Next up would be Neeha of Banga Pracira, a rather charming gudro bonga lady…which brings me to another point that may be of interest to you, particularly if you’re new to Dire Rugrat Publishing’s supplements: The NPCs often sport their own signature abilities, often ones that go beyond the obvious defaults, which can add an interesting angle even to characters which usually, challenge-wise, would not pose much of a threat. Speaking of gudra bonga: Vaishikof Gartakara Rupa (challenge 2) (the place is once incorrectly called “Gartaka Rupa”) is an interesting specimen, as his protectiveness and stout build may make him seem almost a bit dwarf-like, while his uncommon heritage and the abilities granted by it add an interesting angle of the supernatural. While we’re on the subject of these, perhaps one of my favorite goblin subspecies: Eakogs Clutternugget is AMAZING. But let me explain: Each goblin herein gets his/her own full-color artwork, which is impressive in and of itself. The goblin merchant’s artwork rocks. However, it is his FUNCTION, which is the draw. Are you running an extensive wilderness/dungeon-campaign and the PCs can’t restock sans 2 sessions of traveling/running? Enter this fellow! Much like e.g. the merchants of Resident Evil 4, for example, he can show up at opportune moments and help out with just the right tools…which he obviously may have stolen somewhere, so potential further trouble can be set up thus as well.

Of course, aforementioned level of playfulness can take a potentially sinister tint – take Royce Mapplethorp, the mighty (challenge 2) goblin herald, whose fightsong is really potent for his allies. Minor quibble here: Only being able to hear as a limitation for its benefits is pretty strong – personally, I’d include a maximum number of targets affected or range-restriction here…otherwise any halfway decent group will get him a magical megaphone sooner or later… But I digress. This fellow may be basically a potent mascot, but he is not necessarily a nice guy… Speaking of which: Know what happens when a rather psychotic goblin kills a cosmonaut that has just injected him with a nanite solution that links him to a central computer? We get a really smart psychotic goblin, who goes on to make a blade that returns to him…and urns mercenary…after all, this vast knowledge at his beck and call can be applied creatively to all manner of topics…Yeah, shades the blade (challenge 6) is a creepy, creepy fellow.

Sometimes, folks are born that are different; most of us have felt that way at one point and for a few of us, this experience of otherness has changed our trajectory in life. Rilidyx Fastbutton is surprisingly good-looking by the standards of most folks…other than goblins. Her mother did not have an easy time, basically being slutshamed for ostensibly consorting with an elf…and after she vanished, Rilidyx ventured forth to find her place in life, charismatic, alluring and surprisingly deadly. Speaking of deadly (and much less pleasant): Fargrakle the despised, at challenge 5, would be a goblin necromancer who specializes in…animating crawling claws. Yeah, this fellow is creepy…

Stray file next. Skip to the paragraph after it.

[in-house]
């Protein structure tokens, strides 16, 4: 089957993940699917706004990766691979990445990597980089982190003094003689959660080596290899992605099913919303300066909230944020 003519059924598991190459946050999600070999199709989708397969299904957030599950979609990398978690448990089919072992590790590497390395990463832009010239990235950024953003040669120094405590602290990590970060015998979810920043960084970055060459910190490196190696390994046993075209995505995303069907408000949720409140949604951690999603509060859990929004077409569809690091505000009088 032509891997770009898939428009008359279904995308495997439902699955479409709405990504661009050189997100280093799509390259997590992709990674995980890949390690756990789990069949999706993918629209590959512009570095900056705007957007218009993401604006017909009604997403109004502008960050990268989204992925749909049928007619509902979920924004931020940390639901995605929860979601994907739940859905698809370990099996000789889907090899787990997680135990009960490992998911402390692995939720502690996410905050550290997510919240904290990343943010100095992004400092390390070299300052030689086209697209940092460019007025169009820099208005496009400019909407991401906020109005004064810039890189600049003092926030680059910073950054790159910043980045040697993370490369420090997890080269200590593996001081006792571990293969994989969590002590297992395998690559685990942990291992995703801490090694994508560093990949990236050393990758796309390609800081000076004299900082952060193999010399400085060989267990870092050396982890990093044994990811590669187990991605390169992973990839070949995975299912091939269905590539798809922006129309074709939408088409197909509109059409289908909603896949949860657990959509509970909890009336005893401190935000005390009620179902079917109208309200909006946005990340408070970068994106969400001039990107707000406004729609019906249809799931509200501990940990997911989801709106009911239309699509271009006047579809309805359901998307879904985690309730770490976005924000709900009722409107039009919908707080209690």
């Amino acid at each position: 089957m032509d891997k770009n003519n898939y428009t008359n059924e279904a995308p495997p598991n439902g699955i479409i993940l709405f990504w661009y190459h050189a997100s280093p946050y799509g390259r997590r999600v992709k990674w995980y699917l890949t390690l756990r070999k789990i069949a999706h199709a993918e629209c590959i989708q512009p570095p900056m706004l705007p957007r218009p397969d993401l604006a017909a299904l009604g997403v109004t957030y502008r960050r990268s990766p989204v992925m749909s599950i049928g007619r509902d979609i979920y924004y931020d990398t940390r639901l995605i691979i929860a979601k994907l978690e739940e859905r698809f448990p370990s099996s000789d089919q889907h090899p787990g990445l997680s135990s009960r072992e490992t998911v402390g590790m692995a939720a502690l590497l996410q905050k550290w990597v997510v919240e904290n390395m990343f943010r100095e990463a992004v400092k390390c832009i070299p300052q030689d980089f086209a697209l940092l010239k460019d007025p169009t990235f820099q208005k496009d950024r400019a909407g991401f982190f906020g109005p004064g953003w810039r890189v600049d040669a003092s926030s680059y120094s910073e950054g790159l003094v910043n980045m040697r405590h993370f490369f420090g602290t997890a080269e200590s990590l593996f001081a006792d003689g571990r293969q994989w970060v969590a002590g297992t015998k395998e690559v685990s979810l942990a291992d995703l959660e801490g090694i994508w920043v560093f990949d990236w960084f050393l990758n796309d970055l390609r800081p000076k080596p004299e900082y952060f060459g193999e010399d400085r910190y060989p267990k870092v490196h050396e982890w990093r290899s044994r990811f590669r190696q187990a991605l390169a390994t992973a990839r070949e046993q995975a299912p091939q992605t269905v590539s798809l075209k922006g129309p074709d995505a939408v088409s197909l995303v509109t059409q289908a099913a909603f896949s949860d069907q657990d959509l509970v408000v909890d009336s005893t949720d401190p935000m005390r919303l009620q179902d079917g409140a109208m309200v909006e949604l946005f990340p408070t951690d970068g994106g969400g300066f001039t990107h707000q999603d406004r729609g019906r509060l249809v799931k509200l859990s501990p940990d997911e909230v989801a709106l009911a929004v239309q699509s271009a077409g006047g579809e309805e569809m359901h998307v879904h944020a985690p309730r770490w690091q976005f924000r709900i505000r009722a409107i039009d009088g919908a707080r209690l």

At challenge 3, N’tambu would be a tokoloshe, who is rather unique and no longer bound to serve vengeance seekers. He can drink water to become invisible and is exciting as a redemption story of sorts, one that celebrates the triumph over what one could consider being doomed to be evil. A child of nature and the representation of an almost obligatory trope, Wrelx would be a Wolfrider. Yes, he comes with stats for his wolf. Know what the name of the wolf is? “Grr.” Yes, they have unique synergy tricks. And yes, that name put a smile on my face. Picture it: “What’s the name of your companion?” “Grrr!” “No need to become aggressive, I just asked what his name was!” “Grr!” XD

Call me juvenile, but I can see that in my mind’s eye and it makes me smile.

Also something of a tale of just desserts would be that of Mekan (challenge 7), a former goblin guinea pig for his cruel master, who managed to turn the tables, becoming a fearsome fire specialist in his own right. Oh, and he can delay his magic in a type of spell-like bombs. Ouch.

The trope of the possessed godhand can be found in Flubboks Hugemitt, a goblin, whose right hand has grown to an enormous size and demonic sentience…oh…and Strength 20. Your PCs won’t be laughing about this goblin… Nix takes the idea of the blue (the blue-skinned psionic goblins known from previous editions) and takes a bow to the concept without requiring the introduction of psionics per se, as the mighty Nix behaves as a self-styled deity of the local goblins, with mind blade and potent defenses. Nice nod! She is not alone: Her sibling Zub makes for a deadly second half to the duo, only that his talents manifest as powerful spellcasting…

And then, there would be the final NPC. Koning. King of the Nacht Kabouters – legend to most, doom to many. He comes with no less than 3 lair actions, multiple (properly formatted!) legendary actions and the challenge 12. Oh. And, you know. He knows everything every single nacht kabouter on the same plane knows. Yes, he does have means to be defeated and weak spots – but PCs will probably have to be pretty clever to best this potent foe! As an aside: His missing cap, his weakness…the character’s stats made me immediately come up with an adventure sketch, where woefully underleveled PCs have to best him with brains, rather than brawn…it’s always a good sign when reading a critter makes me immediately have an idea for a whole module…